Queensland Government establishes #odourbusters taskforce

The Queensland Government has established a taskforce to deal with nuisance odours in the Swanbank area.

The Odour Abatement Taskforce, also known as #odourbusters, will operate from a local base at Redbank Plains to crack down on offensive odours and other environmental concerns in the area for the next 12 months.

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Environment Minister Leeanne Enoch said the state government was investing 2.5 million in the program to respond to community concerns raised through an independent community survey this year.

“With the information received from 1435 local residents, we have moved swiftly to establish a taskforce of 10 specialist environmental officers,” Ms Enoch said.

“The team will be dedicated to investigating and responding to issues raised by the community.”

Ms Enoch said the community survey addressed waste management, air quality and water management issues within the Swanbank industrial area.

“Part of our response will be to introduce new technologies to monitor air, noise and water quality in Ipswich suburbs,” she said.

“In addition to on-the-ground investigations, the Odour Abatement Taskforce will intensively examine and review current industry regulation and practice.”

Member for Ipswich Jennifer Howard said the Queensland Government will have a strong focus on and interaction with the Swanbank industrial area.

“In the past year, the Department of Environment and Science has received 302 reports of odour from 167 people alleging bad smells from landfill and waste recycling facilities in the Swanbank industrial area,” she said.

“Rest assured, we have some of the highest environmental standards in the world and Queensland has a strong record when it comes to compliance.”

Member for Ipswich West Jim Madden said the Palaszczuk Government ensured there was always strong compliance when it comes to waste management issues.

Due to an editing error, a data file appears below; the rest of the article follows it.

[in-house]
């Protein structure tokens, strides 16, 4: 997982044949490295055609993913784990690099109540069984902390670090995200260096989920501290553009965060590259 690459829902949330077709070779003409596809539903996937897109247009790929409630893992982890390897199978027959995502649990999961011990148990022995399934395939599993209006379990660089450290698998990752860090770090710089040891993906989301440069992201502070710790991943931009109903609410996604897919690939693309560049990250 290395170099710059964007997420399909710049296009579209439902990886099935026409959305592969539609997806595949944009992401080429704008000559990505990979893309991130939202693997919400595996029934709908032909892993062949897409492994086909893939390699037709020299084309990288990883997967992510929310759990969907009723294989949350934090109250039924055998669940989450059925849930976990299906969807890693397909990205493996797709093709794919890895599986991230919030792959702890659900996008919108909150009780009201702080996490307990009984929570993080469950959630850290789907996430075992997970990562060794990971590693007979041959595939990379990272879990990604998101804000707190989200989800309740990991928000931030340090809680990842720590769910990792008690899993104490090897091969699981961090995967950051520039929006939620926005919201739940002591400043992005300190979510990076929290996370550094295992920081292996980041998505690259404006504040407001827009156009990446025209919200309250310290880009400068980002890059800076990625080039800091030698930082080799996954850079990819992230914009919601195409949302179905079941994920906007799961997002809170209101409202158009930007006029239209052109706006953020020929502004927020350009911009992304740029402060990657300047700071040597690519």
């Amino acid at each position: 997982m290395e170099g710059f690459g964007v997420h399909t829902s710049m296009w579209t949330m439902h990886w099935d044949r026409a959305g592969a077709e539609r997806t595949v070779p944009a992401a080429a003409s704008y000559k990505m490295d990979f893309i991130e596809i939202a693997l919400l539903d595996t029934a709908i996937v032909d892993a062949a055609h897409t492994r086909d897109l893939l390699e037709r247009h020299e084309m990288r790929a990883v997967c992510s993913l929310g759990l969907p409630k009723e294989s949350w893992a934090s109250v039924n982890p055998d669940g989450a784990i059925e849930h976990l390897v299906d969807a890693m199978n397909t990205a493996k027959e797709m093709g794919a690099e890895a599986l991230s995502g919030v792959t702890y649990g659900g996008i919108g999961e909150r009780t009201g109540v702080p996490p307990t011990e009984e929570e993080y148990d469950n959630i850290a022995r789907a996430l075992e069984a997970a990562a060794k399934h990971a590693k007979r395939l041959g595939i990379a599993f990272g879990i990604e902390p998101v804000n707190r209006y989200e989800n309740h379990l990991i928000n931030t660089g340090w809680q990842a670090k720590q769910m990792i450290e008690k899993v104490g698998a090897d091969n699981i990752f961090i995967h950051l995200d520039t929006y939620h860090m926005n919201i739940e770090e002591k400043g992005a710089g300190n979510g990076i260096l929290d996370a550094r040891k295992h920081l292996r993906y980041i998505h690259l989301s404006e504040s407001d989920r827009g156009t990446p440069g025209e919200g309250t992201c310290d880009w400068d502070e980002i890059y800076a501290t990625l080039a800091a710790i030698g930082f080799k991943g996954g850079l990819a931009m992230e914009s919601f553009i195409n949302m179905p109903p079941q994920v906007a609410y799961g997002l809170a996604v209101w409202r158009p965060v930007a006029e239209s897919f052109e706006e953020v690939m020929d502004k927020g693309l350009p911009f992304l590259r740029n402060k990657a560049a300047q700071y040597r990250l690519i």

“Over the last financial year, the state’s environmental regulator carried out more than 7250 compliance checks state-wide to ensure our high environmental standards are met,” he said.

“Of these, 855 compliance checks were conducted in the Ipswich area.

For more information on the #odourbusters, click here.

ECU to phase out single-use plastics

Edith Cowan University (ECU) will begin phasing out single-use plastic water bottles and straws across all of its campuses from the start of semester two.

It follows initiatives on the east coast from the Universities of Canberra, Melbourne, Sunshine Coast and Monash University.

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ECU said it believes it is the first Western Australian University to limit the use of plastic water bottles on campus.

The phase out will be done as part of a staged approach to restrict single-use plastic water bottles. Beginning with around 40 events it holds on its campuses, ECU will instead provide water refill stations.

The university is also investigating solutions including an increase to the number of water fountains on campus, offering free or discounted multi-use water bottles on campus and discussing with commercial tenants for alternatives to single-use bottles.

ECU Vice-Chancellor Professor Steve Chapman said it was a big step forward for the University.

“With around 30,000 students and 1800 staff, we can make a huge difference by taking this first step to limit single-use plastic water bottles at our campus events,” Professor Chapman said.

“It’s also financially responsible. More than 90 per cent of the cost of bottled water can be traced back to the bottle, lid and label.

“This is not a ban. This is about education and providing alternatives. By offering high quality, convenient options to students, staff and visitors, we are confident we can reduce the demand for single-use plastic water bottles on our campuses.